April 14, 2003


No more Gulf War Syndromes (MICHAEL FUMENTO, April 10, 2003)
The war is winding down, with remarkably few coalition casualties. Yet soon somebody will try to start another casualty list, that of a second Gulf War Syndrome (GWS). The only way to stop it is to finally acknowledge that, in any meaningful sense, no such thing as GWS exists.

Over a decade of published scientific studies have shown that while naturally some of the 700,000 Gulf vets have died in the 12 years since the war and others have acquired various illnesses, on the whole they are at least as healthy as people their age who didn't deploy.

Consider the mother of all GWS epidemiological studies, which appeared in the January 2000 issue of the American Journal of Epidemiology. It matched the medical records of 650,000 Gulf vets to those of 650,000 non-deployed vets of similar age and demographic backgrounds.

Researchers looked at illness ranging from cancer to heart disease to mental disorders to skin diseases for a total of 14 diseases. They further divided these by the three hospital systems involved, for a total of 42 data "slices." Statistically significant increased problems were found in four of the 42 slices. But the researchers also found significantly decreased levels of illness in 11 slices.

Smaller epidemiological studies have repeatedly come to the same conclusion, that Gulf vets as a group are a remarkably healthy bunch. Researchers have also repeatedly found that they are no more likely to have miscarried children or children with birth defects.

Yet the scare stories abound, only to be proved groundless time and again. [...]

The true definition of GWS is nothing more than any disease that any Gulf vet has or thinks he has. The symptom lists stands at over 120, including: hair loss, graying hair, weight gain, weight loss, irritability, heartburn, rashes, sore throat, kidney stones, sore gums, constipation, sneezing, leg cramps and athlete's foot.

If you haven't suffered a dozen "GWS symptoms" over the last year, it's bad news because it means you're an android. One major new newsmagazine even reported the claim of a vet who said that GWS gave him genital herpes. How convenient!

"If you go out on the street in any city in this country, you'll find people who have exactly the same things and they've never been to the Gulf," declared Dr. Edward Young, head of the VA Medical Center in Houston until the VA sacked him for that "insensitive" observation.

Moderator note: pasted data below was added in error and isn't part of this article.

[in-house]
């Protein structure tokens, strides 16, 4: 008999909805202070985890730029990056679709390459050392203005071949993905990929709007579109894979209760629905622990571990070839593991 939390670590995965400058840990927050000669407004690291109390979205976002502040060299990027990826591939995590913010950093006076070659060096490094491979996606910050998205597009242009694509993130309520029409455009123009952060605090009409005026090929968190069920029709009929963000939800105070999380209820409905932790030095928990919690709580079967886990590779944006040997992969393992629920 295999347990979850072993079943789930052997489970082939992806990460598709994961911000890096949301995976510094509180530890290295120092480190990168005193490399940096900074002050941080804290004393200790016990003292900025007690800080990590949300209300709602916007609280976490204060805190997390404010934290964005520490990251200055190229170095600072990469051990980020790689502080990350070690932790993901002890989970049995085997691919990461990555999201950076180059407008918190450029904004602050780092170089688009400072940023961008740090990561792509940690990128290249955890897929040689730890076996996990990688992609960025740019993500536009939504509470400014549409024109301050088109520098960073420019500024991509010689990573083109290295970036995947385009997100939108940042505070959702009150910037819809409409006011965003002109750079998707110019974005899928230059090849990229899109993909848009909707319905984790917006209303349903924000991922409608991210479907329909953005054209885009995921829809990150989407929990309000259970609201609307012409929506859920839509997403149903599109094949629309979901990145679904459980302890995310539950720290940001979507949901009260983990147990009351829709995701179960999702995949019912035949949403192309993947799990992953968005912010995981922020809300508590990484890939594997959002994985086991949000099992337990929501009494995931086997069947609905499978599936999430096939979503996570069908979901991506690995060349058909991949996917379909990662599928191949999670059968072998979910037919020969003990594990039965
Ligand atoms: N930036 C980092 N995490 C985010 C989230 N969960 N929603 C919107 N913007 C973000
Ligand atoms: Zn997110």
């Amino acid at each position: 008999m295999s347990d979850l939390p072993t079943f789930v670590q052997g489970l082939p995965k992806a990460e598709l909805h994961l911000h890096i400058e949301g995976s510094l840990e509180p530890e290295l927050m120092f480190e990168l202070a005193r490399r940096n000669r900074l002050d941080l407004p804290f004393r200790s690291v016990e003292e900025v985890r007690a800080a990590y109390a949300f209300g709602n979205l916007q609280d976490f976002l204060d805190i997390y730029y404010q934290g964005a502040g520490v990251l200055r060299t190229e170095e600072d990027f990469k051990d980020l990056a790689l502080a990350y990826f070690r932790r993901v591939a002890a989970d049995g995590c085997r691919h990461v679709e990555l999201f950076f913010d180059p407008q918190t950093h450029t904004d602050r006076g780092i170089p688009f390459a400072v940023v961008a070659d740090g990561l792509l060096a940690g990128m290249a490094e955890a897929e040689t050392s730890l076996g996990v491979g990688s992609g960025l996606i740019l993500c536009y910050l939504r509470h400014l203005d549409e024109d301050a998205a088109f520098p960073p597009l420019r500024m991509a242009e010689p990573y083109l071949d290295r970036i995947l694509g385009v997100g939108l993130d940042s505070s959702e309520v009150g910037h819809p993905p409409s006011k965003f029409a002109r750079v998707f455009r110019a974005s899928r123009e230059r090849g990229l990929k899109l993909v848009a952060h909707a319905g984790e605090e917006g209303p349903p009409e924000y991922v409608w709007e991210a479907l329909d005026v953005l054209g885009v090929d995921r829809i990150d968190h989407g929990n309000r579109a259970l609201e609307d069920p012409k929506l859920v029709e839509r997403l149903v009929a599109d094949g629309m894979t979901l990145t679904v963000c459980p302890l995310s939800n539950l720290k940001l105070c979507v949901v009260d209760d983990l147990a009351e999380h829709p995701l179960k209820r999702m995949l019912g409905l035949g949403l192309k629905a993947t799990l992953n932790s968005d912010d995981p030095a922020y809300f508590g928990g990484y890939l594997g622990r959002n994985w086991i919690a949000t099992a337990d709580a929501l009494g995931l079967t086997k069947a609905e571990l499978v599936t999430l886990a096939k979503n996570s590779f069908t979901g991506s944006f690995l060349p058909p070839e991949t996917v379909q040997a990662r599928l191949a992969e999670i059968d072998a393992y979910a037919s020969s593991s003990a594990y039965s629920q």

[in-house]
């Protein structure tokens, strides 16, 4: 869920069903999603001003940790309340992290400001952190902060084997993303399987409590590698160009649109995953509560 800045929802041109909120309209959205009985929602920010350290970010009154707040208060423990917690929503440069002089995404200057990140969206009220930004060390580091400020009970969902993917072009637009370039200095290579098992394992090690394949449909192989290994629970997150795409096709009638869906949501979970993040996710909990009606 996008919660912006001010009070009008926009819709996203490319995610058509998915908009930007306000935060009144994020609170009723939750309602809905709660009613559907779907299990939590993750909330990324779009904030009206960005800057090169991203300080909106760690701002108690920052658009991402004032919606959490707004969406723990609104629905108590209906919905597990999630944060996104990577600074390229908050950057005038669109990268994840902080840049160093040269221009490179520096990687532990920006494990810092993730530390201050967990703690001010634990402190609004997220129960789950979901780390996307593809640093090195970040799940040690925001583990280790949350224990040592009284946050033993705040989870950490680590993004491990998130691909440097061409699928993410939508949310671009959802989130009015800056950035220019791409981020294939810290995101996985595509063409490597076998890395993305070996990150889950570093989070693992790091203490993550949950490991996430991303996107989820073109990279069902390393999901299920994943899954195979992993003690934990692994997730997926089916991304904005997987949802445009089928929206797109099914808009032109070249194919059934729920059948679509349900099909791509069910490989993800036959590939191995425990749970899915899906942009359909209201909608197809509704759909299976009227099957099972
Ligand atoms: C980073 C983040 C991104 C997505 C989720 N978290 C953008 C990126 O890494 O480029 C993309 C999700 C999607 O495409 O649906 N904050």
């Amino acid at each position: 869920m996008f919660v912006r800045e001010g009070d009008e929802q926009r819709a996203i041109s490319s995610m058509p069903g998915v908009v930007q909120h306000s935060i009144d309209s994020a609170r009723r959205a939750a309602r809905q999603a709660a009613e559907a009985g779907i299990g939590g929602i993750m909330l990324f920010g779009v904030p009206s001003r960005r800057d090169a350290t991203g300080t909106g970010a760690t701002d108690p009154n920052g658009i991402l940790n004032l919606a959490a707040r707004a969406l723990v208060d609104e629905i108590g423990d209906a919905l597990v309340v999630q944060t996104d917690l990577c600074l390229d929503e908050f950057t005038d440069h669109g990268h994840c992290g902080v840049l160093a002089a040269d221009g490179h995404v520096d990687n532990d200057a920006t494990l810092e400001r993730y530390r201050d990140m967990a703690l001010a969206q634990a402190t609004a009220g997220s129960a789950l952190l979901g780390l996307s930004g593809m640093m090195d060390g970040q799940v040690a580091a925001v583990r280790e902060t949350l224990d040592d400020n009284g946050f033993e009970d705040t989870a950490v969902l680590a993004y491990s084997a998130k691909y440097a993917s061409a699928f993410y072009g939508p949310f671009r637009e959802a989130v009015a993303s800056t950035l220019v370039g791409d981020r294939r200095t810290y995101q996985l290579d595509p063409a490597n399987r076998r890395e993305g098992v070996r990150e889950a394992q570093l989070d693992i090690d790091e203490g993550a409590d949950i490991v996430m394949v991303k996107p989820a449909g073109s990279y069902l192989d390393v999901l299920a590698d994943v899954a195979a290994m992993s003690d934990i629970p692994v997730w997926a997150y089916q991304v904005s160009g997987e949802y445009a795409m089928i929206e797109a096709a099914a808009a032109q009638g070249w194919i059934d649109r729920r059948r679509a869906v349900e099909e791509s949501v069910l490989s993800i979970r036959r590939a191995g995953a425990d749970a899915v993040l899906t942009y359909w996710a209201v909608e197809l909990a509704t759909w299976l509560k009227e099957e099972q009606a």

Yet true insensitivity is putting our vets in permanent fear of contracting a disease that doesn't exist. It may be too late to remove the ingrained myth of GWS, but we can and must prevent the crime that would be the fabrication of GWS II.

NPR is maddening enough, but virtually any call-in show on the war features a vet from Gulf War I who is home on disability payments for his Gulf War Syndrome and NPR on his speed-dial. Hosts like Diane Rehm naturally lap it up, because it serves their political purposes. But, like Agent Orange, it is pure bogosity. Posted by Orrin Judd at April 14, 2003 7:39 PM

Without some proof, I wouldn't accept any of

those guys as Gulf vets or even vets. See

Burkitt's splendid "Stolen Valor."

Posted by: Harry Eagar at April 14, 2003 9:20 PM

The Wife works at a VA.

Posted by: oj at April 14, 2003 9:24 PM

Mr. Judd--

In all fairness to NPR (and I choke a little bit on those words) I've seen Fox News field a doctor who asserts the syndrome is real and O'Reilly frequently agrees with it, so, unfortunately, its not just the leftwing outlets keeping this baby going.

Posted by: Buttercup at April 14, 2003 10:09 PM

Well, O'Reilly's just a nut.

Posted by: oj at April 14, 2003 11:17 PM

I just saw a feature on this recently. A guy had a whole list of problems (literally a list, he had memory problems and didn't want to forget) and he also pulled out all his medications. I didn't watch the whole thing but I can remember thinking "I thought this was debunked, why are they doing a segment on it?"

Posted by: RC at April 15, 2003 5:44 AM